24. In R v C’Ward,[5] the offender trafficked over a period of six and half months in methylamphetamine, ecstasy and cannabis.  He sold at both retail and intermediate levels.  A search of his premises discovered $6,000 in cash, bags, scales, tick sheets and telephone contacts which referred to amounts of up to $15,000.  He was prepared to threaten violence to enforce drug debts owed to him.  This offender was in his mid-forties when he offended.  He had not re-offended during his almost two years on bail.  He had encouraging prospects of rehabilitation and demonstrated insight into the harm that his trafficking had caused others.  He was sentenced to five years’ imprisonment with parole eligibility after 20 months.  His application for an extension of time to appeal against sentence was refused.
  25. It is well settled that to establish that a sentence is manifestly excessive, it is insufficient to show it to be markedly different from sentences in other cases.  What must be established is that there must have been a misapplication of principle by the sentencing judge or that the sentence is “unreasonable or plainly unjust”.[6]
  26. Here, the applicant’s offending was broadly comparable with that of the offenders in the sentencing decisions of this Court to which I have referred.  The sentences imposed in those cases were of four to five years.  The period to be served before suspension or eligibility for parole was influenced by personal circumstances including remorse, an area in which, regrettably, this applicant had not distinguished himself at sentence.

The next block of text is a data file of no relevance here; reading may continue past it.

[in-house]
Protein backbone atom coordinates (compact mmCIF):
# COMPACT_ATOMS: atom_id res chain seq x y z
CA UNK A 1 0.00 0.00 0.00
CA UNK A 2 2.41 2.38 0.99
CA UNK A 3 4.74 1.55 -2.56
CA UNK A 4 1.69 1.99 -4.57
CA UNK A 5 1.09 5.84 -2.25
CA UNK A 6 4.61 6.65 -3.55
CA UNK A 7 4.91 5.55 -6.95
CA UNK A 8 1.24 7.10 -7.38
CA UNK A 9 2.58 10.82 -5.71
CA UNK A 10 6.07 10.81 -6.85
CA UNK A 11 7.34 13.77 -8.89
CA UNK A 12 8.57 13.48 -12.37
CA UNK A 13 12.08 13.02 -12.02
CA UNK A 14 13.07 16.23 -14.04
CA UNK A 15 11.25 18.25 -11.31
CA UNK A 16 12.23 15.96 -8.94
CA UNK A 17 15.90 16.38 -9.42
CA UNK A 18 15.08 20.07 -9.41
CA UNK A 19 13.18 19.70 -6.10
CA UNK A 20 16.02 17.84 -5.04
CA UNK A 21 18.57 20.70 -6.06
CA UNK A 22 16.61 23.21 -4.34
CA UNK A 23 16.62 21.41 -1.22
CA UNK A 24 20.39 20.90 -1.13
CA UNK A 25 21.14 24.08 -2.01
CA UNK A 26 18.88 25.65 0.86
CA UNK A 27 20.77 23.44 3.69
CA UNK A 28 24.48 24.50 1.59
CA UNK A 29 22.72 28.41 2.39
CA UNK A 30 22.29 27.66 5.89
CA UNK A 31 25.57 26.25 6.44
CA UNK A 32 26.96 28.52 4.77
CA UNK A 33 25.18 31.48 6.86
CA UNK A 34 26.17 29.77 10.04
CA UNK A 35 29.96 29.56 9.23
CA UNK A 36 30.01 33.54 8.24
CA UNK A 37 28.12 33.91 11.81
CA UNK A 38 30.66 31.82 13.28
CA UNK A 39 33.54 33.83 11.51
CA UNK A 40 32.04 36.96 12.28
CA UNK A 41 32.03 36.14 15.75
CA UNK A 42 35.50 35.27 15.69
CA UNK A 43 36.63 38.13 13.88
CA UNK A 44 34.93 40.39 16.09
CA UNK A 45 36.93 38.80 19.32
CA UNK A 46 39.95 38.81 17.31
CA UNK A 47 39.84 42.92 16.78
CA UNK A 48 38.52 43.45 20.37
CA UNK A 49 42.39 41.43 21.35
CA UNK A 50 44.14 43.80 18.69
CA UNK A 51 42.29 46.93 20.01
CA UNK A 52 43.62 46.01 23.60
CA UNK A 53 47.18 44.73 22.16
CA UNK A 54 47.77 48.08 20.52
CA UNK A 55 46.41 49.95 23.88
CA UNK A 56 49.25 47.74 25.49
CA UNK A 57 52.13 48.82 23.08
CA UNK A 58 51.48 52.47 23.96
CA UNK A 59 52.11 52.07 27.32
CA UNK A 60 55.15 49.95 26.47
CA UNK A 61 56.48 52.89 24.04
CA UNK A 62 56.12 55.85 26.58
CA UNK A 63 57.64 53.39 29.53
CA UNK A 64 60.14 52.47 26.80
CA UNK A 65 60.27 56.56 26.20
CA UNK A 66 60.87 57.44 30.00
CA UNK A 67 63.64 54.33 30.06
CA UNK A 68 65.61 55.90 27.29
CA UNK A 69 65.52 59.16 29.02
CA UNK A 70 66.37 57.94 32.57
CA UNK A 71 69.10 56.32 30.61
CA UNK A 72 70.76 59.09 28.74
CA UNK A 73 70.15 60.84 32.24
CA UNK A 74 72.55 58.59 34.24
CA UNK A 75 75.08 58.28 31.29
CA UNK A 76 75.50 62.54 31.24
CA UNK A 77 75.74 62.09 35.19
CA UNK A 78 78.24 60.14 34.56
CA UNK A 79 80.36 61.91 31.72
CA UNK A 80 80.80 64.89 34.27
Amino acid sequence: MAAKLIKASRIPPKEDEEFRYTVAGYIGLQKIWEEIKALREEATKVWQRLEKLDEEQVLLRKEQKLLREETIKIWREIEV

27. I would add that at the hearing of this application, the applicant emphasised that he was really seeking a lower sentence on compassionate grounds relating principally to his mother’s terminal illness, his sister’s very recent death and financial hardships he and his partner have suffered.  Unfortunately for the applicant, these are not factors which show that the sentence as imposed was manifestly excessive.
  28. For those reasons, I consider that the applicant does not have any real prospect of establishing that his sentence is manifestly excessive.  It follows that his application for an extension of time in which to apply for leave to appeal against sentence must be refused.
  29. HENRY J:  I agree with the reasons of Gotterson JA and agree the application should be refused.

Footnotes

[1]  [1999] 2 Qd R 667 at 668.

[2] R v UE [2016] QCA 58 at [16].

[3] [2015] QCA 102.

[4]  [2015] QCA 264.

[5]  [2014] QCA 15.

[6] R v Tout [2012] QCA 296 at [8].

Editorial Notes

  • Published Case Name:

    R v Allen

  • Shortened Case Name:

    R v Allen

  • MNC:

    [2018] QCA 126

  • Court:

    QCA

  • Judge(s):

    Fraser JA, Gotterson JA, Henry J

  • Date:

    19 Jun 2018

Litigation History

Event Citation or File Date Notes
Primary Judgment SC97/16 (No Citation) 08 Sep 2017 Date of Sentence (Holmes CJ).
Appeal Determined (QCA) [2018] QCA 126 19 Jun 2018 Application for extension of time in which to apply for leave to appeal against sentence refused: Fraser and Gotterson JJA and Henry J.

Appeal Status

{solid} Appeal Determined (QCA)